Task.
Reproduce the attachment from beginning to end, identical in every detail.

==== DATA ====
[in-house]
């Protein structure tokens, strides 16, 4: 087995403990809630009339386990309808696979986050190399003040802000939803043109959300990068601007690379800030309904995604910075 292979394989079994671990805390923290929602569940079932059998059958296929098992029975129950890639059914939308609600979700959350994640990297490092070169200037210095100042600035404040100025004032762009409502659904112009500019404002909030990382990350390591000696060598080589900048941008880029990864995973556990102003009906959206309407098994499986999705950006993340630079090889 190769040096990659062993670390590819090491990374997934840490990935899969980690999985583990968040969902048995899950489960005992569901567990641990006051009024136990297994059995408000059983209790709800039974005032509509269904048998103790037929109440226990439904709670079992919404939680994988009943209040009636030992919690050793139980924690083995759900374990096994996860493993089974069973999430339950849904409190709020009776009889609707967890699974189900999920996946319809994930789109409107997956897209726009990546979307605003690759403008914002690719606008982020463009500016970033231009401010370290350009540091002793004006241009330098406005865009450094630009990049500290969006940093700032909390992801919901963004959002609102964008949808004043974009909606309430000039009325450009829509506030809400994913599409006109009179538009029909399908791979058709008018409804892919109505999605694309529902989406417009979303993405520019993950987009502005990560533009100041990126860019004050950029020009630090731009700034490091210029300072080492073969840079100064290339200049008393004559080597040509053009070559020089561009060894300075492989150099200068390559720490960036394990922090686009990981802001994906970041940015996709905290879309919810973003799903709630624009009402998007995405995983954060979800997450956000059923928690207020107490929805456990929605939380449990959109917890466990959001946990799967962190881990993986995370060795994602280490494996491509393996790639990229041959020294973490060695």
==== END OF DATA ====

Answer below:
[in-house]
């Protein structure tokens, strides 16, 4: 087995403990809630009339386990309808696979986050190399003040802000939803043109959300990068601007690379800030309904995604910075 292979394989079994671990805390923290929602569940079932059998059958296929098992029975129950890639059914939308609600979700959350994640990297490092070169200037210095100042600035404040100025004032762009409502659904112009500019404002909030990382990350390591000696060598080589900048941008880029990864995973556990102003009906959206309407098994499986999705950006993340630079090889 190769040096990659062993670390590819090491990374997934840490990935899969980690999985583990968040969902048995899950489960005992569901567990641990006051009024136990297994059995408000059983209790709800039974005032509509269904048998103790037929109440226990439904709670079992919404939680994988009943209040009636030992919690050793139980924690083995759900374990096994996860493993089974069973999430339950849904409190709020009776009889609707967890699974189900999920996946319809994930789109409107997956897209726009990546979307605003690759403008914002690719606008982020463009500016970033231009401010370290350009540091002793004006241009330098406005865009450094630009990049500290969006940093700032909390992801919901963004959002609102964008949808004043974009909606309430000039009325450009829509506030809400994913599409006109009179538009029909399908791979058709008018409804892919109505999605694309529902989406417009979303993405520019993950987009502005990560533009100041990126860019004050950029020009630090731009700034490091210029300072080492073969840079100064290339200049008393004559080597040509053009070559020089561009060894300075492989150099200068390559720490960036394990922090686009990981802001994906970041940015996709905290879309919810973003799903709630624009009402998007995405995983954060979800997450956000059923928690207020107490929805456990929605939380449990959109917890466990959001946990799967962190881990993986995370060795994602280490494996491509393996790639990229041959020294973490060695």